Lumber Liquidators (LL) reported Q1 2019 results that were around what was expected. However, the escalating trade war with China and the implementation of the 25% tariff rate on Chinese-made flooring have served to significantly weigh on the stock in recent days.
Q1 2019 Performance
Lumber Liquidators' Q1 2019 performance was largely as expected. The company reported -0.8% comps during the quarter and left its full-year guidance for flat to low-single digits comps growth (and mid-single digits total sales growth) intact. Lumber Liquidators' Q1 2018 sales benefited from the Hurricane Irma and Harvey rebuilding efforts, so Q1 is probably the toughest year-over-year comparison of any of the quarters this year.
I continue to expect that Lumber Liquidators will report somewhere around +0% to +1% comps growth during 2019. Getting to +1% for the full year would require it to deliver around +1.6% comps during the last three quarters of 2019.
As well, the company reported adjusted gross margins of 35.2% during the quarter, along with an adjusted operating loss of $1.1 million. This was slightly better than its guidance for 34.5-35.0% adjusted gross margins and an adjusted operating loss of $3-5 million.
Tariffs And 2019 Outlook
My outlook is for Lumber Liquidators to deliver around $42 million in Adjusted EBITDA and approximately $20 million in positive cash flow (excluding legal settlements and working capital changes) in 2019, assuming the 10% tariff rate remains unchanged.
While the trade war has escalated and there is now a 25% tariff rate on Chinese flooring, this may not affect the company's 2019 results that much. Lumber Liquidators is working down its inventory a bit, after starting the year with elevated inventory levels due to the previous threat of the 25% tariffs potentially starting on January 1st. As well, shipments that have already left China will be only subject to the 10% tariff rate, while there is still around five weeks of time for negotiations before the shipments leaving China following the increase to a 25% tariffs rate reach the US.
If the 25% tariff rate remains in place for a while, Lumber Liquidators will likely see its margins take a significant hit though. The impact to margins in Q1 2019 from the 10% tariff rate was said to be around 200 basis points. Thus, the full impact of a 25% tariff rate may be another 300 basis points.
This could reduce the company's adjusted operating margins down to around 0% with a full year of impact from 25% tariffs. Lumber Liquidators is currently projecting adjusted operating margins of 1.9-2.4% with a 10% tariff rate, so if it is able to mitigate the impact of the increased tariffs by an additional 100 basis points, it would still only get to around 0% adjusted operating margins after subtracting 300 basis points for the impact of a move from 10% to 25% tariffs. That would the company's adjusted EBITDA at around $19 million and probably fairly close to breakeven cash flow.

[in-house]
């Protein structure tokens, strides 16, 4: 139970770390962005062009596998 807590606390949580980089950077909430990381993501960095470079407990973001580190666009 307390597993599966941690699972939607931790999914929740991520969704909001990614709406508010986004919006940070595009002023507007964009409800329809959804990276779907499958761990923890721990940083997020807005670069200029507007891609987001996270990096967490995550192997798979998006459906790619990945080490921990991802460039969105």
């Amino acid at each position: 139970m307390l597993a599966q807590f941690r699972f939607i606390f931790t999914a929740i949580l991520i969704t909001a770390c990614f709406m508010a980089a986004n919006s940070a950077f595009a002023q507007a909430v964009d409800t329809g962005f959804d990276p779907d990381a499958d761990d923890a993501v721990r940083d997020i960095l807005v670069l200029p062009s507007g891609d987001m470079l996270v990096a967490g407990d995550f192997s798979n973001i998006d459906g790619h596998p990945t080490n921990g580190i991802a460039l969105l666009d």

I think it would be reasonable to say that Lumber Liquidators is unlikely to repeat the frenetic double-digits comparable store sales growth that it displayed six or seven years ago.
By 2014, Lumber Liquidators had already hit a bit of a rough patch, with comps down -4.3%. The negative publicity surrounding Chinese laminate flooring in March 2015 dealt a significant blow to Lumber Liquidators' sales and brand, and the company has found it challenging to rebuild sales after suffering that brand damage.
A couple years ago, I had generally assumed that Lumber Liquidators could achieve low-single digit merchandise comps growth as it recovered. Growth has been a bit slower than that assumption, as whatever growth it has achieved has mostly been from services.
Lumber Liquidators' recent business performance has been around what was expected, so I would reiterate my estimate that it is worth around $11.50 per share with 10% tariffs. The 25% tariff rate could reduce the company's adjusted operating margins down to 0% if it lasts for a quite prolonged period, and that could push the stock down into the single digits.
I'd probably consider taking a position in Lumber Liquidators if it fell to around $9, based on the assumption that the tariff issue will eventually be resolved and that the company appears able to operate at least around neutral cash flow even with 25% tariffs. Then, when the tariff issue is eventually resolved, Lumber Liquidators should be a pretty lean and efficient company.
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Disclosure: I/we have no positions in any stocks mentioned, and no plans to initiate any positions within the next 72 hours. I wrote this article myself, and it expresses my own opinions. I am not receiving compensation for it (other than from Seeking Alpha). I have no business relationship with any company whose stock is mentioned in this article.